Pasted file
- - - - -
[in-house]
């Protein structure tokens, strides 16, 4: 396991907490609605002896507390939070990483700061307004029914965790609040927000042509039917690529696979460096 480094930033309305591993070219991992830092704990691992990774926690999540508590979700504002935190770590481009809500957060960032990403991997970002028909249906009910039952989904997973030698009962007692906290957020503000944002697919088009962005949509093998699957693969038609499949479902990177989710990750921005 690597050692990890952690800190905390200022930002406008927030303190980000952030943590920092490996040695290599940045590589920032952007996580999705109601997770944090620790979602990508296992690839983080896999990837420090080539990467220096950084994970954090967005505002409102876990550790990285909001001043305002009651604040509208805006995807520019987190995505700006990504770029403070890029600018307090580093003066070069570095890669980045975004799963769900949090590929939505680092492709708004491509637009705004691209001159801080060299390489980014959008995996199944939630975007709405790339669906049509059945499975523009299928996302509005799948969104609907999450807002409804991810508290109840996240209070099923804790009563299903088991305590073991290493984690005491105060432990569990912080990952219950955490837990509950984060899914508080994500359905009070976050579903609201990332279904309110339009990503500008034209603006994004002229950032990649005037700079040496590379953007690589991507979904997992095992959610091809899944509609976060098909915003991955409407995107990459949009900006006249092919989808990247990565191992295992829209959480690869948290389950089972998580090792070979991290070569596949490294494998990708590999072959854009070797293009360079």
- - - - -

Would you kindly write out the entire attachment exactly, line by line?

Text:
[in-house]
């Protein structure tokens, strides 16, 4: 396991907490609605002896507390939070990483700061307004029914965790609040927000042509039917690529696979460096 480094930033309305591993070219991992830092704990691992990774926690999540508590979700504002935190770590481009809500957060960032990403991997970002028909249906009910039952989904997973030698009962007692906290957020503000944002697919088009962005949509093998699957693969038609499949479902990177989710990750921005 690597050692990890952690800190905390200022930002406008927030303190980000952030943590920092490996040695290599940045590589920032952007996580999705109601997770944090620790979602990508296992690839983080896999990837420090080539990467220096950084994970954090967005505002409102876990550790990285909001001043305002009651604040509208805006995807520019987190995505700006990504770029403070890029600018307090580093003066070069570095890669980045975004799963769900949090590929939505680092492709708004491509637009705004691209001159801080060299390489980014959008995996199944939630975007709405790339669906049509059945499975523009299928996302509005799948969104609907999450807002409804991810508290109840996240209070099923804790009563299903088991305590073991290493984690005491105060432990569990912080990952219950955490837990509950984060899914508080994500359905009070976050579903609201990332279904309110339009990503500008034209603006994004002229950032990649005037700079040496590379953007690589991507979904997992095992959610091809899944509609976060098909915003991955409407995107990459949009900006006249092919989808990247990565191992295992829209959480690869948290389950089972998580090792070979991290070569596949490294494998990708590999072959854009070797293009360079």